I have made a lot of people a lot of money. How, you ask? When thrift store shopping, people are finding great finds using my tips. I share my insight on the value of art, antiques, and collectibles. I am fortunate to have millions of viewed videos and many followers and fans that watch my YouTube channel to learn how to spot valuables at thrift stores, estate sales, and yard sales. Via videos, I show shoppers how a seasoned expert spots valuables in art, antiques, and collectibles, buys them on the cheap and resells them for real money. My information is based on decades of experience in the field of art and antiques. I give expert analysis of the market with appraisals and show you how to use the data to cash in. I show people the thrifting ropes and you get me as your safety net. You can’t lose.
Ignore the Trolls
I don’t listen to the trolls or the naysayers who report nonsense. They say that no one wants antiques anymore. Not true. They say that the millennial generation are only interested in travel, not in fine luxury items for their homes. Not true. They say that hard wood brown furniture is worthless when DIYers love it and collectors want it for its strength and good looks. So, despite the ignorant trolls out there, I ignore them and show people how to use unwanted pieces or inexpensive ones for financial gain. I have shown many followers how to start an online business using my YouTube videos, too. I let my followers know what they should be buying up at yard sales, estate sales, and thrift stores. I help them research and identify the pieces and then I even show them how and where to sell or flip these low priced, overlooked pieces for a nice profit.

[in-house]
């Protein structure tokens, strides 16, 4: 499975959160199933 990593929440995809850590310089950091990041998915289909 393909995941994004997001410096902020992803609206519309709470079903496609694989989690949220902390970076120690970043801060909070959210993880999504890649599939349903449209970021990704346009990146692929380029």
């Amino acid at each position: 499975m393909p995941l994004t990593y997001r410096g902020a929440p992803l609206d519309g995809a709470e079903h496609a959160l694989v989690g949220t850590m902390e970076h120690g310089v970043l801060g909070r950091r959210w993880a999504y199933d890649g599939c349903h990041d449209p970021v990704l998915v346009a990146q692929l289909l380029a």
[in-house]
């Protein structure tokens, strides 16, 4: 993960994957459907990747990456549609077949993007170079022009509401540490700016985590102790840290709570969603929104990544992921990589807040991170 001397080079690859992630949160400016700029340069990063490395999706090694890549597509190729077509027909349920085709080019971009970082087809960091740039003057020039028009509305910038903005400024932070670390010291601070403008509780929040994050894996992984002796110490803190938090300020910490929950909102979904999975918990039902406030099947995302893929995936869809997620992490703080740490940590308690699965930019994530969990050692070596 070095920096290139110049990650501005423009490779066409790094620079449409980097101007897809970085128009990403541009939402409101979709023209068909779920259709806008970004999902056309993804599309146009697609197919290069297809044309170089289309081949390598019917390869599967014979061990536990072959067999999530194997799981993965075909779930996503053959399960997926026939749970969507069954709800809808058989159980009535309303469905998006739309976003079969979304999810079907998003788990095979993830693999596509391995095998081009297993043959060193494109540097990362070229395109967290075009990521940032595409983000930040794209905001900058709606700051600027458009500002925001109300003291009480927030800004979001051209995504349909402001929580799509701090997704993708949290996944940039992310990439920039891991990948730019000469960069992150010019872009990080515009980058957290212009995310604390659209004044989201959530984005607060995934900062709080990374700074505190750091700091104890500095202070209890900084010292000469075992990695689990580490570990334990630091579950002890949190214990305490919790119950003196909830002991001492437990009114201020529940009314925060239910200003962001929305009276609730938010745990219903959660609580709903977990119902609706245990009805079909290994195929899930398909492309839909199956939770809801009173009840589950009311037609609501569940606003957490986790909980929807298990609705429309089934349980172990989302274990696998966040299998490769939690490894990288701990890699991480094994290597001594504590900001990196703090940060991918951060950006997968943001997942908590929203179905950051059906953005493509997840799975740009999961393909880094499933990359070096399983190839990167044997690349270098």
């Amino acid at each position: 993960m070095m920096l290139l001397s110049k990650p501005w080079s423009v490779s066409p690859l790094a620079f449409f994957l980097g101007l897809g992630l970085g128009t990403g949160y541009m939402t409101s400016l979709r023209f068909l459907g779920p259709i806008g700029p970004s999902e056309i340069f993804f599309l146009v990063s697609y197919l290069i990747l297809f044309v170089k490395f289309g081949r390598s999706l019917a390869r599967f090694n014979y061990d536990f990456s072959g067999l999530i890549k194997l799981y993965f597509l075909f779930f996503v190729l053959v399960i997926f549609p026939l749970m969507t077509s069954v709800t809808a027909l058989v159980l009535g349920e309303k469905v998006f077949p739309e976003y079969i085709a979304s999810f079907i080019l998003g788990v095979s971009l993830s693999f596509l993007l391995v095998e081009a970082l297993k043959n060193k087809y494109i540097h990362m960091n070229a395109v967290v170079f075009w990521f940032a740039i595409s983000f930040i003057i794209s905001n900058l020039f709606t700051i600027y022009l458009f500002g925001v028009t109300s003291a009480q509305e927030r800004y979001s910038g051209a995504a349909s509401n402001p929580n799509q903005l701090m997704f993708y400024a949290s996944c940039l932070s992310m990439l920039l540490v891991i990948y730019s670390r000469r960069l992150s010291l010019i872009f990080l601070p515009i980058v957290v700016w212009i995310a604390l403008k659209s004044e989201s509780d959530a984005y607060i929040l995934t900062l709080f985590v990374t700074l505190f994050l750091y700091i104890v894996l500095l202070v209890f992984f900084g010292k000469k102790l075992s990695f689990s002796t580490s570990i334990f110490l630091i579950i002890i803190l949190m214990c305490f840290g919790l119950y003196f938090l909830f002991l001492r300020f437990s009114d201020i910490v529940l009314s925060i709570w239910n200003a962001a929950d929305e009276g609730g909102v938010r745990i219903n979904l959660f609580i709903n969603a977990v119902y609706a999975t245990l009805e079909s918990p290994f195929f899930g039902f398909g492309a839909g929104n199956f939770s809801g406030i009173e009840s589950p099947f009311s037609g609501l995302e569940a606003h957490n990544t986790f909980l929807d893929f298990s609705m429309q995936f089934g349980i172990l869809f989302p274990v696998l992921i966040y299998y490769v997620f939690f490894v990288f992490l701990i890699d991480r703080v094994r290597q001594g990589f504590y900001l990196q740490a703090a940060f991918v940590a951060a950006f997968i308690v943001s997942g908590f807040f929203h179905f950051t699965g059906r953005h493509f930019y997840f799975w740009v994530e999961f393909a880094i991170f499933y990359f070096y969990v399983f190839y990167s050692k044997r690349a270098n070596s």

Rembrandt in the Rubble
Here are some real-life real bargains tales and top thrift store shopping finds that will inspire you to get out there and thrift with Dr. Lori. I told a video appraisal caller from the western US that he had an authentic Rembrandt print with an appraised retail value of $10,000. He was shocked at my evaluation since he purchased it at an estate sale. It was hiding in a pile of magazines that was outside in an estate sale barn. He bought it for $8. He said it was just shoved into the pile of papers but in pretty good shape. He was excited to learn about a rare watermark and paper type that connected the piece to Rembrandt, the Dutch master active in the mid 1600s. He did some research and I confirmed that the piece was a real deal. Amazing! Remember, sometimes buying the pile of stuff will result in your finding a needle in a haystack or a diamond in the rough.